The BPI (British Phonographic Institute) is suing five users of filesharing software for unauthorised distribution of copyrighted music. (The Register)
I support them in this action. A case can be made for abolishing or severely curtailing traditional copyright protections, and I am sympathetic to some of the arguments, but I do not see the issue as nearly clear-cut enough to justify ignoring or defying the law as it stands.
The copyright industries have made a lot of enemies by seeking (with considerable success) to vastly expand the scope and power of copyright law (and, in the case of software patent law). I am proud to count myself among those enemies. I strongly oppose:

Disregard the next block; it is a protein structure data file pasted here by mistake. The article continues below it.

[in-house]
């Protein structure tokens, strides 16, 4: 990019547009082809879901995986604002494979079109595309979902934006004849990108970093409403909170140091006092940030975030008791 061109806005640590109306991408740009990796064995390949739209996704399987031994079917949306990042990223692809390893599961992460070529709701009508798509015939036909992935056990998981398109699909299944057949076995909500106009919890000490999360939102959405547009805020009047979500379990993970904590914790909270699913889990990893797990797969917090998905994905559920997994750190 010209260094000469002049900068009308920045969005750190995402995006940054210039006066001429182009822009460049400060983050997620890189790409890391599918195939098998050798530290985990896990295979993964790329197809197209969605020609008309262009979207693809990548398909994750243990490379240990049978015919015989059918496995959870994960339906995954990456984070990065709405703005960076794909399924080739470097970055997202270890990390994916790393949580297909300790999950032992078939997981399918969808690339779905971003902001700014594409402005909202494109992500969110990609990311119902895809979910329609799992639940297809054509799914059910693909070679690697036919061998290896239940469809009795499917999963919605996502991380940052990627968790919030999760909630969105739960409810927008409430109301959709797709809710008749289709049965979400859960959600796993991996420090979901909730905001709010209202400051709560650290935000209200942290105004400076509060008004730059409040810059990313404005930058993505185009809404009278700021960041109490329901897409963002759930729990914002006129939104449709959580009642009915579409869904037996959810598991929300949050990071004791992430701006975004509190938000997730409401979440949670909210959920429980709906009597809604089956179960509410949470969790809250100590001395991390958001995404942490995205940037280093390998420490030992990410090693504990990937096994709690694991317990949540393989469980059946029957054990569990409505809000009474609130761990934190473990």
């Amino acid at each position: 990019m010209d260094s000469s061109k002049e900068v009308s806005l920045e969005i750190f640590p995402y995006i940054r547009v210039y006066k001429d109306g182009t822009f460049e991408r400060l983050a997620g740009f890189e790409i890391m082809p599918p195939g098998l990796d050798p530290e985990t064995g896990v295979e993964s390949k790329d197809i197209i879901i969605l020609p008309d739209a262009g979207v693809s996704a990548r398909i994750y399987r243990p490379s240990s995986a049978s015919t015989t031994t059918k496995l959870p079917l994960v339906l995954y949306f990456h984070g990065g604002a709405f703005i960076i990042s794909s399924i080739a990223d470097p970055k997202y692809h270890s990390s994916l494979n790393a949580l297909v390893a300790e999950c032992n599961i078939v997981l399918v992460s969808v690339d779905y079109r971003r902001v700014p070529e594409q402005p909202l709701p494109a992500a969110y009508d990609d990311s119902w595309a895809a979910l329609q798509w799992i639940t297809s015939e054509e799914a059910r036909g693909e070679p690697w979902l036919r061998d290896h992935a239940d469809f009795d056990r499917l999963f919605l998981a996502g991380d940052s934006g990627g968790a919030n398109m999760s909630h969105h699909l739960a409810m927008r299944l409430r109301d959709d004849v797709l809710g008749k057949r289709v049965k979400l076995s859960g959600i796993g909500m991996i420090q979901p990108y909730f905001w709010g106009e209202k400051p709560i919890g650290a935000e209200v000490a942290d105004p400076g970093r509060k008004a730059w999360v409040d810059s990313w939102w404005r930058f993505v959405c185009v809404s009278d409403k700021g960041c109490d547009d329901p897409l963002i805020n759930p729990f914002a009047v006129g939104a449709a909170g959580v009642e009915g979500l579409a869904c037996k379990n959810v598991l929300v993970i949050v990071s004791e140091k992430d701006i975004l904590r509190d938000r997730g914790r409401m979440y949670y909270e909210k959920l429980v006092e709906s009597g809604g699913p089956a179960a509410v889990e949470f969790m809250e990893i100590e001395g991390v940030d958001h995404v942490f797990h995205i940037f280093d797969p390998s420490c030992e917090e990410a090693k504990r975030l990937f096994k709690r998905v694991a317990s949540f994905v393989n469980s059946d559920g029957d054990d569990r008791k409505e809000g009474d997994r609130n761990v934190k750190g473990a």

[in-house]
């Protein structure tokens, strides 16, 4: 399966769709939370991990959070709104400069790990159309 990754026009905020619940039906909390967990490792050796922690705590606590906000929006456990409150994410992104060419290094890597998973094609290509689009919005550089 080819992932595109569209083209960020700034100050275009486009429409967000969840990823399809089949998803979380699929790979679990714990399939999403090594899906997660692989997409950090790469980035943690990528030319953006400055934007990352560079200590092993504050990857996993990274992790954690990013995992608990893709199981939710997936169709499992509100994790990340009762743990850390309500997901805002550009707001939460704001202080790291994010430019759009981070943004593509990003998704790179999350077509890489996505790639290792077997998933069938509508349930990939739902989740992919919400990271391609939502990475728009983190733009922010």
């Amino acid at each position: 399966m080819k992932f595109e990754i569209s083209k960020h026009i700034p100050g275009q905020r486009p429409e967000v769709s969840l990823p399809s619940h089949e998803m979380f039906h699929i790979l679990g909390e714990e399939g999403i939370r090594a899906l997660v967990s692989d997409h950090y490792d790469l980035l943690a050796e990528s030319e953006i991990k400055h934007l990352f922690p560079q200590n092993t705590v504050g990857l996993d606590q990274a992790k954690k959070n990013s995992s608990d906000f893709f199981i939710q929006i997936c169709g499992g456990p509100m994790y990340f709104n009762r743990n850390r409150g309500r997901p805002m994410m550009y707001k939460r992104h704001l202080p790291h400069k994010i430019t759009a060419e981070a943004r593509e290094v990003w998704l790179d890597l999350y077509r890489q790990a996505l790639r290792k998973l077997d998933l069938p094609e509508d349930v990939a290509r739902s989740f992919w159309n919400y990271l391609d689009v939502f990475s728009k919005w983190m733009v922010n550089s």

- Legal restriction on the production, distribution or use of tools or techniques that can be used to infringe copyrights.
- Special police powers for investigating copyright infringements, over and above those that apply to other kinds of civil-law actions.
- Expansion of the scope of intellectual property, for example extension of terms or application of patent law to computer software.
- Ignoring or brushing aside the moral, legal and practical differences between "Intellectual Property" and actual property.
The suits under discussion involve of none of those - they are an entirely legitimate application of traditional copyright principles. It is by no means certain that traditional copyright law will be sufficient to preserve the plaintiffs' business model in the face of technological and economic change, but that is their problem, and they are fully entitled to try.